The goat is not the only animal to play a part in cursing the Chicago Cubs. In 1969 the Cubs had a late season lead of 9 ½ games over the New York Mets. It looked as though the “Curse of the Billy Goat” was finally going to be lifted. On September 9, 1969 the Cubs were playing the Mets and a black cat ran onto the field. The cat immediately made its way to the Cubs side of the field and ran circles around the on-deck circle and a confused Ron Santo. The Cubs would end up losing that game along with 12 of the next 20 and finish second to the New York Mets. It is one of the largest collapses in baseball history. The Mets would go on to play the Baltimore Orioles beating them 4-1 in the series for their first World Series championship. They would go down in history known as the “Miracle Mets”. The Cubs collapse would go on to be known as the “Curse of the Black Cat”.

Curses can sometimes intertwine which makes it even more eerie. Take for example the events of 1984 and 1986. In 1984 The Cubs were primed to go to the World Series. They had made the playoffs and were facing the San Diego Padres. The Cubs won the first 2 games of that series and it looked again like the “Curse of the Billy Goat” and the “Curse of the Black Cat” were finally going to end. The Padres would come back and beat the Cubs in games 4 and 5 to tie the series at 2-2 in a best of 5. In that deciding game the Cubs were winning 3-2 in the 7th inning with the Padres having a runner at second. A ground ball was hit to first baseman Leon Durham who normally would pick the ball up, touch first and keep the Cubs ahead. Inexplicitly, the ball rolled between Durham’s legs allowing the Padres to score. Two batters later San Diego would take the lead and win the game keeping both curses alive. Two years later the Boston Red Sox would be in the World Series playing against the New York Mets. In game 6 of that series a ball was hit to first baseman Bill Buckner who like Durham would misplay it through his legs allowing the winning run to score for the Mets who would go on to win the World Series. That in itself would be an interesting coincidence but there’s more to the story. Close up pictures would show that Bill Buckner, a former Chicago Cub, was actually wearing a Chicago Cubs batting glove. Many believe that it was the Cubs curse that actually cost the 1986 Red Sox the championship and not the “Curse of the Bambino”.

Finally there is the most recent curse in Chicago Cubs history. This one is not so much a curse as a guy just being at the wrong place at the wrong time. Steve Bartman had a ticket to the 2003 play-offs between the Chicago Cubs and the Florida Marlins. Sitting along the left-field line for much of the game, he was enjoying watching the Cubs beating the Marlins. It looked as though these curses would finally dissipate and order would be restored. A foul ball was hit down the line and Cubs outfielder Moises Alou ran over to catch it. Bartman reached over and deflected the ball and Alou missed it. Momentum swung the other direction and the Marlins would erase the deficit and go on to win the game and ultimately the series. Bartman was vilified and ended up going into seclusion after threats were made against his family and friends. As far as the Cubs were concerned, a new curse was born. Alou would finally 5 years later admit that he would not have been able to get to the ball regardless of whether Bartman was there or not. I’m sure Steve Bartman would have appreciated it if Alou would have come forward a little sooner than half a decade later.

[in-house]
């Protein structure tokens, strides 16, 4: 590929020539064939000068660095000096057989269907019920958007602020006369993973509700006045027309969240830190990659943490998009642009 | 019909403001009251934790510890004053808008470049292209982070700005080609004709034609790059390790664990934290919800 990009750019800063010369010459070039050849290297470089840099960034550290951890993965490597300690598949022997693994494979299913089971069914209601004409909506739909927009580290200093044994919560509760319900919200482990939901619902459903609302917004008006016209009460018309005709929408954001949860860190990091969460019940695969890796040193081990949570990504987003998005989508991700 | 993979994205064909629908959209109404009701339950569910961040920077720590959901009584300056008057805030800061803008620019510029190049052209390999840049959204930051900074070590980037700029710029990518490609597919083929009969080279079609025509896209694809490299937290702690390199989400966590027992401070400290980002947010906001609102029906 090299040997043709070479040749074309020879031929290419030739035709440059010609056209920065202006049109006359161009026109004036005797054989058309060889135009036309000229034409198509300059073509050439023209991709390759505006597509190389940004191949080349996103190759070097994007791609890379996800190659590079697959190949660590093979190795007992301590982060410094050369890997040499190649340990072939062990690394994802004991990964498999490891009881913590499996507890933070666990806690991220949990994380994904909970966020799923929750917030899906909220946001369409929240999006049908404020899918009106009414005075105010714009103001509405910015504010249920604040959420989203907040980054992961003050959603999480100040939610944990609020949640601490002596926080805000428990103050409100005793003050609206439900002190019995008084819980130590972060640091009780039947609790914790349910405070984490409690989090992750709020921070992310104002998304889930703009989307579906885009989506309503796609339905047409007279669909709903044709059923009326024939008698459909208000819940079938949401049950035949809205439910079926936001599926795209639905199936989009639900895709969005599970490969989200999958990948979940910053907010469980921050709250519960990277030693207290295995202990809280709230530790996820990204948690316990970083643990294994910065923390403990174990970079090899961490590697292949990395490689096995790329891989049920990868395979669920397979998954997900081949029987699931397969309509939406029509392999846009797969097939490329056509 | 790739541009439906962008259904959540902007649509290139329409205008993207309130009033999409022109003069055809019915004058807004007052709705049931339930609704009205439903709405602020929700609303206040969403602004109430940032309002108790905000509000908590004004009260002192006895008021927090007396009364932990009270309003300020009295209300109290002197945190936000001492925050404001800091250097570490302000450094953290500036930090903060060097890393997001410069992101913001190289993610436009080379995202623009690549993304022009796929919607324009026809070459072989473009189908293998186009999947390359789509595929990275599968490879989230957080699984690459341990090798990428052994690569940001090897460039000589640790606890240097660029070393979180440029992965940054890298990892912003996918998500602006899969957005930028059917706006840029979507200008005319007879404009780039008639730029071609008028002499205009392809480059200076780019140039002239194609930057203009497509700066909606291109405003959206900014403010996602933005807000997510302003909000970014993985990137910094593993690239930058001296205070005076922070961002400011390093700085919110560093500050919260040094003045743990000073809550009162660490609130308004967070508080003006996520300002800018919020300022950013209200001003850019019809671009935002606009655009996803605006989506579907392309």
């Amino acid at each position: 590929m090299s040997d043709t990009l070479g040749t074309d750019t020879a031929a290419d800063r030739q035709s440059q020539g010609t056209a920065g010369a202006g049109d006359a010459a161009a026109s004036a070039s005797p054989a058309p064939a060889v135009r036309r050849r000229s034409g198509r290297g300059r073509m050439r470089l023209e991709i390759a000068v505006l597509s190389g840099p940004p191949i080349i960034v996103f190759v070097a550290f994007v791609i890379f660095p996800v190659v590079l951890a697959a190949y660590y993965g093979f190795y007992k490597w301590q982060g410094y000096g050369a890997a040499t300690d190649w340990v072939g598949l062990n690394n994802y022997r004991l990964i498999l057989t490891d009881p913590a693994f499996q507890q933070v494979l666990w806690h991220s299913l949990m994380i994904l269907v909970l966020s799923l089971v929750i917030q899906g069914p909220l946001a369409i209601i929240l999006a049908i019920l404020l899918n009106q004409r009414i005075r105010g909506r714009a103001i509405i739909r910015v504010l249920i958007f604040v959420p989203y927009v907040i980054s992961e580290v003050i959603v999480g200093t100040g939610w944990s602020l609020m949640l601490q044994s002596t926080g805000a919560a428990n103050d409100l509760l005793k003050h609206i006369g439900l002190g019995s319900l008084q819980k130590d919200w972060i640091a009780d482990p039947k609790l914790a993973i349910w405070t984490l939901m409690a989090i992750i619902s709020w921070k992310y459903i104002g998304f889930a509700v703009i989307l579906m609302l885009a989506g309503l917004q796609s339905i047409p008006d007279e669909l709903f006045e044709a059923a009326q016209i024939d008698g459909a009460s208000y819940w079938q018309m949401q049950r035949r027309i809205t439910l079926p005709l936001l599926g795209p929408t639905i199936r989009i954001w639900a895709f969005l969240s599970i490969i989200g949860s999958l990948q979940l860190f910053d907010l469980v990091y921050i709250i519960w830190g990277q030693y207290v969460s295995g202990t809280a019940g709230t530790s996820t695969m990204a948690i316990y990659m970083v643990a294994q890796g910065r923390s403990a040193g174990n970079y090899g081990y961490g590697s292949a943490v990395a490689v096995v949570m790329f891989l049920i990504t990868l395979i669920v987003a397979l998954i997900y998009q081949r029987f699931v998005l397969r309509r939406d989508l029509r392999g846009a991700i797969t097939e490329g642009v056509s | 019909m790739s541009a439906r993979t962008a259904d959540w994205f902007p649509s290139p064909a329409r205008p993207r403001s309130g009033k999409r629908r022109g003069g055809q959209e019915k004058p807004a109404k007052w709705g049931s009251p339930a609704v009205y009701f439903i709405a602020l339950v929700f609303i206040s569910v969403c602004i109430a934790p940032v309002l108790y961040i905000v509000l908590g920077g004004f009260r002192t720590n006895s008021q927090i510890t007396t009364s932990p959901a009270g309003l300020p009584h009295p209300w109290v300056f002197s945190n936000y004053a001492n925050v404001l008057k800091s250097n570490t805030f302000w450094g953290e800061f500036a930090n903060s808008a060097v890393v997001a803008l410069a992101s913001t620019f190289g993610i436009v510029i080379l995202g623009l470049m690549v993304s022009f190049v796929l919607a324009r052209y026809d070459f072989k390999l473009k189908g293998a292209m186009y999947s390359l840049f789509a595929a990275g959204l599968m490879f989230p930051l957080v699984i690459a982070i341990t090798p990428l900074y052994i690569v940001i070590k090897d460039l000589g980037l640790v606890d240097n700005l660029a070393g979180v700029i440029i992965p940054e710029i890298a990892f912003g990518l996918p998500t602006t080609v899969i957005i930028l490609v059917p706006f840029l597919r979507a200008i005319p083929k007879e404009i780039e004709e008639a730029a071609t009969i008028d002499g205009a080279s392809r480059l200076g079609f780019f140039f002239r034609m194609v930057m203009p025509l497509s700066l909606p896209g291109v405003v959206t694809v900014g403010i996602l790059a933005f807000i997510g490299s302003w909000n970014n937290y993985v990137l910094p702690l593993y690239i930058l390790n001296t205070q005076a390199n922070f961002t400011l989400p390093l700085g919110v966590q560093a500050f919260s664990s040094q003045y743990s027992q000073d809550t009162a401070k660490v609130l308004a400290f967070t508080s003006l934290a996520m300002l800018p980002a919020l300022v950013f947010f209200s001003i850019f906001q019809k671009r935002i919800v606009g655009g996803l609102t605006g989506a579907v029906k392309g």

So now here we are at almost the mid-point of the 2008 season. The Chicago Cubs have the best record in all of baseball and are leading their division by 3 ½ games over the St. Louis Cardinals. Cubs fans everywhere are projecting that this is the year that these curses will all finally be overturned. No curse can go more than 100 years, can it? On June 12 Cubs left fielder Alfonso Soriano was hit in the hand by a pitch breaking his left ring finger. He will be out 4-6 weeks. At the time Soriano was leading the team in home runs and was in the top 5 of numerous offensive categories. Is this a coincidence or are we about to witness another collapse by the boys on the Northside of Chicago?

I don’t know about the rest of you but I am going to be extremely careful as I make my way to the ballpark tonight. I’ve got my lucky shirt on, I’m wearing my lucky hat, I have a 4-leaf clover in my wallet, my lucky penny in my pocket, and I’m using a new scorebook. I’m not so much hoping for a Diamondbacks win tonight, I am just taking the necessary precautions so that we can survive this game without something catastrophic happening. There are still 95 games to play for the Diamondbacks. Now is not the time to anger the baseball Gods who could invoke a curse that can’t be broken.